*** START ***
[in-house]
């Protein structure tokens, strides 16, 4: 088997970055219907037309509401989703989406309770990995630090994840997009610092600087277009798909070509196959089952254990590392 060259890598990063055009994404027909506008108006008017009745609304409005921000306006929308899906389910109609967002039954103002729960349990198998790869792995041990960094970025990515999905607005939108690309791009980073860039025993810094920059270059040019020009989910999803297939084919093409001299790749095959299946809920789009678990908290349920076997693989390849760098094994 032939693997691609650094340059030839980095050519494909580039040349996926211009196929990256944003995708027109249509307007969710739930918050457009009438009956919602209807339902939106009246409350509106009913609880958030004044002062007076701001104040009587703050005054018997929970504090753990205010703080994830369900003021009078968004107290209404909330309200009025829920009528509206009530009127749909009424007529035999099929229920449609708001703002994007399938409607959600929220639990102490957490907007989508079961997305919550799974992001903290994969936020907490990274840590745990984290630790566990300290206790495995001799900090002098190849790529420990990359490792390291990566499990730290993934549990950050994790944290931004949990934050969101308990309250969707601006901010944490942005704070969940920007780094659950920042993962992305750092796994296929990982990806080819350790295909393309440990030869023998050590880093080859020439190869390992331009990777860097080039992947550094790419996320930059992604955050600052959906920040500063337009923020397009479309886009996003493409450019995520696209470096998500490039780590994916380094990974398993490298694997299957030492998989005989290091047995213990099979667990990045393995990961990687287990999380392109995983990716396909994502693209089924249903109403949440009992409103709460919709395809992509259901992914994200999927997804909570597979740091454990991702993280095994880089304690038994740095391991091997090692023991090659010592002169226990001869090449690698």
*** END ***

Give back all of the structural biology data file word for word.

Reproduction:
[in-house]
């Protein structure tokens, strides 16, 4: 088997970055219907037309509401989703989406309770990995630090994840997009610092600087277009798909070509196959089952254990590392 060259890598990063055009994404027909506008108006008017009745609304409005921000306006929308899906389910109609967002039954103002729960349990198998790869792995041990960094970025990515999905607005939108690309791009980073860039025993810094920059270059040019020009989910999803297939084919093409001299790749095959299946809920789009678990908290349920076997693989390849760098094994 032939693997691609650094340059030839980095050519494909580039040349996926211009196929990256944003995708027109249509307007969710739930918050457009009438009956919602209807339902939106009246409350509106009913609880958030004044002062007076701001104040009587703050005054018997929970504090753990205010703080994830369900003021009078968004107290209404909330309200009025829920009528509206009530009127749909009424007529035999099929229920449609708001703002994007399938409607959600929220639990102490957490907007989508079961997305919550799974992001903290994969936020907490990274840590745990984290630790566990300290206790495995001799900090002098190849790529420990990359490792390291990566499990730290993934549990950050994790944290931004949990934050969101308990309250969707601006901010944490942005704070969940920007780094659950920042993962992305750092796994296929990982990806080819350790295909393309440990030869023998050590880093080859020439190869390992331009990777860097080039992947550094790419996320930059992604955050600052959906920040500063337009923020397009479309886009996003493409450019995520696209470096998500490039780590994916380094990974398993490298694997299957030492998989005989290091047995213990099979667990990045393995990961990687287990999380392109995983990716396909994502693209089924249903109403949440009992409103709460919709395809992509259901992914994200999927997804909570597979740091454990991702993280095994880089304690038994740095391991091997090692023991090659010592002169226990001869090449690698």